Discouraged by failed attempts to stop eating so much sugar? Clinical Nutritionist Sharon Meyer of California Pacific Medical Center’s Institute for HealthOpens new window and Healing and Internist Maxine Barish, M.D., of Sutter Medical GroupOpens new window in Sacramento offer up the following suggestions to help improve your diet and reduce sugar intake:
1. Avoid artificial sweeteners
Not only do they contain potentially harmful ingredients, they keep the brain locked into the craving for sweetness.
2. Read labels
Ideally, you should eat unprocessed foods in the their “whole” form. If you find yourself reaching for packaged food, check the labels for sugar, partially hydrogenated fats and, as Michael Pollan would say, unrecognizable “food-like” substances. Try to avoid foods with more than five ingredients.
3. Eat enough fat
Healthy fats like olive oil and nut butters are good for us and help reduce our cravings for sugar and other simple carbs. If you really need a treat, Meyer recommends one spoonful of coconut butter with a few chocolate chips for a highly satisfying indulgence.
4. Get lots of protein, especially in the afternoon
Protein stabilizes our blood sugar and keep us out of the craving danger zone. During the afternoon, our circadian rhythms change as cortisol levels decrease and melatonin increases. According to Meyer, these chemical shifts are the reason we start reaching for the candy jar around 2:30 p.m. Instead, she suggest a low-sugar protein shake.
5. Build a diet around plants
Vegetables also deliver steady amounts of nutrients without creating blood sugar volatility. Try roasting a big batch of different veggies with olive oil, garlic and a little flavored salt. Use those veggies for egg scrambles in the morning or mixed with brown rice at lunchtime.
6. Avoid low-fat products
It’s no coincidence that Americans have gained weight while eating “low-fat” foods. Typically, these products contain high levels of sugars and other carbs to compensate for fat reduction.
7. Try a magnesium supplement
Meyer recommends 200 milligrams, twice a day. Finding a combined calcium/magnesium supplement is also an excellent way to support your bone and muscle health.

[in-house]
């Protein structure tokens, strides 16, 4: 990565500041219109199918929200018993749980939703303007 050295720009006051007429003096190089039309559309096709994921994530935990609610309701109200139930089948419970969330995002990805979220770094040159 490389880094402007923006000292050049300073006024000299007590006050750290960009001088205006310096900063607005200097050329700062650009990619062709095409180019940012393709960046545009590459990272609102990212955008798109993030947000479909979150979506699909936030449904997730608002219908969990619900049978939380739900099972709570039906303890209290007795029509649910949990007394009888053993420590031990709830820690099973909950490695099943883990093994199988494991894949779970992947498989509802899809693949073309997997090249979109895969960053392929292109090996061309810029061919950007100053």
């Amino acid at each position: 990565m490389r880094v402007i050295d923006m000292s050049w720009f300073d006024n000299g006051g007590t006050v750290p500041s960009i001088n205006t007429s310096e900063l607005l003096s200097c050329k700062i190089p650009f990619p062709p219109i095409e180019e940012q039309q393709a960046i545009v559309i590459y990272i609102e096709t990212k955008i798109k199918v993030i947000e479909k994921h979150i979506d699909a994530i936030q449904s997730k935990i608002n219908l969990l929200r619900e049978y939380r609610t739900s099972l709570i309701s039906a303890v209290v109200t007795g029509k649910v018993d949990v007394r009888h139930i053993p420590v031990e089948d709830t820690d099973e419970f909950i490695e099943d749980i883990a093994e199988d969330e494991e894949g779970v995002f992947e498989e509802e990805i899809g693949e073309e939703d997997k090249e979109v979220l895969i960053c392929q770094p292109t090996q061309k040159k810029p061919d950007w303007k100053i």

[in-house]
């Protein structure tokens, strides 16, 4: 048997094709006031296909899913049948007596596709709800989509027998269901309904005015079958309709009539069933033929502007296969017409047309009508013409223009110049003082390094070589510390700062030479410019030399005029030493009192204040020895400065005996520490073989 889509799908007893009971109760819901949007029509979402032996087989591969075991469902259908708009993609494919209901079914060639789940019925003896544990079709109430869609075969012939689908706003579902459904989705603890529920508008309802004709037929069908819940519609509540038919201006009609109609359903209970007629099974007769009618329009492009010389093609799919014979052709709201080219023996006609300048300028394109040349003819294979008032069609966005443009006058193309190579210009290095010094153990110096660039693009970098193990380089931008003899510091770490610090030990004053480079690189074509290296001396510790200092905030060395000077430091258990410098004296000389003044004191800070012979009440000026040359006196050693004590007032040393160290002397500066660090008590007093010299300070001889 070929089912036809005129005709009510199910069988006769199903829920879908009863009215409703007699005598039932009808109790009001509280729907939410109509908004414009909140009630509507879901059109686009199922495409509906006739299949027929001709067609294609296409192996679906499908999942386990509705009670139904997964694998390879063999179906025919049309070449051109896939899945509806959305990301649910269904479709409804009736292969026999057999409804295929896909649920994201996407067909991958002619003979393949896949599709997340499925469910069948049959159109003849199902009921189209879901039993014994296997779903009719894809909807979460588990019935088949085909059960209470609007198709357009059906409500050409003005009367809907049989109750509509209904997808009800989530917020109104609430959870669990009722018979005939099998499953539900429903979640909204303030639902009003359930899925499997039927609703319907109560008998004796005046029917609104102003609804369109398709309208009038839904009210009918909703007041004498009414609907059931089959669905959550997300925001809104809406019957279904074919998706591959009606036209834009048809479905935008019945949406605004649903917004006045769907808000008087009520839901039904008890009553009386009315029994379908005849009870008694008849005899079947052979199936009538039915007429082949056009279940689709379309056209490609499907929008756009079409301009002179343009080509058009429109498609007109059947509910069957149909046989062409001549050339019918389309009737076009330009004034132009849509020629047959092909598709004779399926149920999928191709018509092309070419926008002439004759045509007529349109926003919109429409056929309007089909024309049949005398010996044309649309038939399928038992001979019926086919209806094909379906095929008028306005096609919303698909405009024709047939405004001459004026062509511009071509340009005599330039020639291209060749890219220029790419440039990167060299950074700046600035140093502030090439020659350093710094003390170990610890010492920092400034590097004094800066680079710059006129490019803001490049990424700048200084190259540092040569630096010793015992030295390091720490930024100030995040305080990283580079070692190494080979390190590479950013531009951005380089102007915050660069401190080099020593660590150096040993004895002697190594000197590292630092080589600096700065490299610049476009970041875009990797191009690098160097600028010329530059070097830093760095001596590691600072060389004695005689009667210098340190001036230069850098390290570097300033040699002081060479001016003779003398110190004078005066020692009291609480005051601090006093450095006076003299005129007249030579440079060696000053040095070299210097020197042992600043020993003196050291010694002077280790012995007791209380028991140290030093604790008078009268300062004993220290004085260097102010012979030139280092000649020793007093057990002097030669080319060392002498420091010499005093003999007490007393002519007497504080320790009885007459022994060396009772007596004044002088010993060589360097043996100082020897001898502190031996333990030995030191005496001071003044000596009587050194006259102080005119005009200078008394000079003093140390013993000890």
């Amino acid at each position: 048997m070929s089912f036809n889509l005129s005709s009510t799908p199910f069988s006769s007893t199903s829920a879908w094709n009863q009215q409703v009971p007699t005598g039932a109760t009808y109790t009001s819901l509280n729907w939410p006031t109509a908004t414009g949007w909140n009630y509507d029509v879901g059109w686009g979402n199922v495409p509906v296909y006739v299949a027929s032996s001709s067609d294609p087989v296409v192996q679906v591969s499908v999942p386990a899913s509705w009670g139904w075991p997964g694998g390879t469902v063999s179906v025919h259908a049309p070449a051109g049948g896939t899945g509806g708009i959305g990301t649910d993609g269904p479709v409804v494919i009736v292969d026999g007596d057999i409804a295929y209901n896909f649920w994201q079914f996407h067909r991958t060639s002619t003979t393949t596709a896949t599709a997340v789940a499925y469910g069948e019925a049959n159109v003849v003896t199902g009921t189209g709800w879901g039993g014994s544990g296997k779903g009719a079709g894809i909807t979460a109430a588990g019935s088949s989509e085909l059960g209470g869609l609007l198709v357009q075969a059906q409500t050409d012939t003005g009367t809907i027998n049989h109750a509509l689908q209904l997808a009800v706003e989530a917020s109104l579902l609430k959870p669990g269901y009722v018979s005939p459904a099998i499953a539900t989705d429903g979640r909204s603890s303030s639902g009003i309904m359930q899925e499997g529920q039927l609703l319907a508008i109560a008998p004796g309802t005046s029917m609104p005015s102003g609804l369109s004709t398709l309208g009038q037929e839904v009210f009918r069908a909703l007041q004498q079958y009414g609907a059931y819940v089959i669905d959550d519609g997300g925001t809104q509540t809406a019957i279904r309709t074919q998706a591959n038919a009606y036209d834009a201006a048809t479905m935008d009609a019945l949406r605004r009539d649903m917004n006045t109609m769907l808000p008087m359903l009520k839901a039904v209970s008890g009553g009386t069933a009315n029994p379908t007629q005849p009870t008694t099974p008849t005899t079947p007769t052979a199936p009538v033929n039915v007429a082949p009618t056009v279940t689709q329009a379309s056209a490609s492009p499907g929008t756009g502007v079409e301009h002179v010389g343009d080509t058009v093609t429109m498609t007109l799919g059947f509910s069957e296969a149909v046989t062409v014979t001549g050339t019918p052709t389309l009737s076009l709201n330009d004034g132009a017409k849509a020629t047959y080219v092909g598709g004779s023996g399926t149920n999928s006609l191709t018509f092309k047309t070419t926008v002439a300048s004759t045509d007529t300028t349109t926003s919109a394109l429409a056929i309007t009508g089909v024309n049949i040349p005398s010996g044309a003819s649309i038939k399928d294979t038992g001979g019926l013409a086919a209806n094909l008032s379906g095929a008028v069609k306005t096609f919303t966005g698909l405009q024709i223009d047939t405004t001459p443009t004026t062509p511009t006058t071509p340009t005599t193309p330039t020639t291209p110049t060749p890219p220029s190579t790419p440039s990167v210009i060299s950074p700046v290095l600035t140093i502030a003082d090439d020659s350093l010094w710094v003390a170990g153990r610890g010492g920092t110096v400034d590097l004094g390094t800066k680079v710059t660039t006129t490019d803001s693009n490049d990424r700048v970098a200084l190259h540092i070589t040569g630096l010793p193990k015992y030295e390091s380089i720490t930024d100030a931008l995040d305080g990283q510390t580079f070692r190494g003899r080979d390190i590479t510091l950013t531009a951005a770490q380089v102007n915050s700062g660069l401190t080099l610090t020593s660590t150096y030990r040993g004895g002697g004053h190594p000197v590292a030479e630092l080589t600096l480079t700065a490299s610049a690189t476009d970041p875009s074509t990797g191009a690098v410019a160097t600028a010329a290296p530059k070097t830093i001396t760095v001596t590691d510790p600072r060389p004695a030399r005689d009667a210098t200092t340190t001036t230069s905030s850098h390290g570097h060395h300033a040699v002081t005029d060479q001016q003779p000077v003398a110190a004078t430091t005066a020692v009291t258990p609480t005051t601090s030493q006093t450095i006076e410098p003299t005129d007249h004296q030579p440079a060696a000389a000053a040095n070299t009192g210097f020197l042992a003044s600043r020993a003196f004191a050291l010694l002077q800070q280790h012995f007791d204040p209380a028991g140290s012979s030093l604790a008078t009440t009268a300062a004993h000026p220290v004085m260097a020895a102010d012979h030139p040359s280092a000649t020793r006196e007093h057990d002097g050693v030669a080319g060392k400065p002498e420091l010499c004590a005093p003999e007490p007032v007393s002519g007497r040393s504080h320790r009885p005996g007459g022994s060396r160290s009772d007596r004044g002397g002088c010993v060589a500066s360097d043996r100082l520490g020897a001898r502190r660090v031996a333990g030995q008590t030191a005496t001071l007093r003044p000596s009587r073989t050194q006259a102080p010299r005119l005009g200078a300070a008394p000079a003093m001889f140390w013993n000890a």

8. Keep a food journal
Track your food intake, as well as the emotions you feel before, during and after eating different foods.
9. Reduce your stress
Yes, easier said than done, but the more stress we have, the more we crave instant gratification.
10. Skip the alcohol
Since alcohol is so much like sugar and also feeds those pleasure centers in our brains, it’s important to cut it out while you’re trying to get on top of your cravings. “Once that neuro circuitry has been calmed down, then you can maybe introduce a little bit.”
11. Avoid processed foods
Skip those center aisles at the grocery store where packaged foods reigns. “If people just did that, they wouldn’t need to worry so much about hidden sugars,” says Dr. Barish.
12. Do it with a friend
Whether it’s your co-workers, a fellow group of moms or a best friend, find other women to join you in your changes.
13. Find luxurious ways to reward yourself
Sugar is so satisfying that you’ll need to come up with especially good rewards to take its place. Make a list of the things you love most and try to incorporate those into your life on a daily basis.
Create an online food journal
Use MyLifeStages to create a confidential, easy-to-use food journal, where you can write about your food intake and associated emotions. You can even invite the support people in your life to “subscribe” to your journal, comment on your entries and give you the encouragement you need.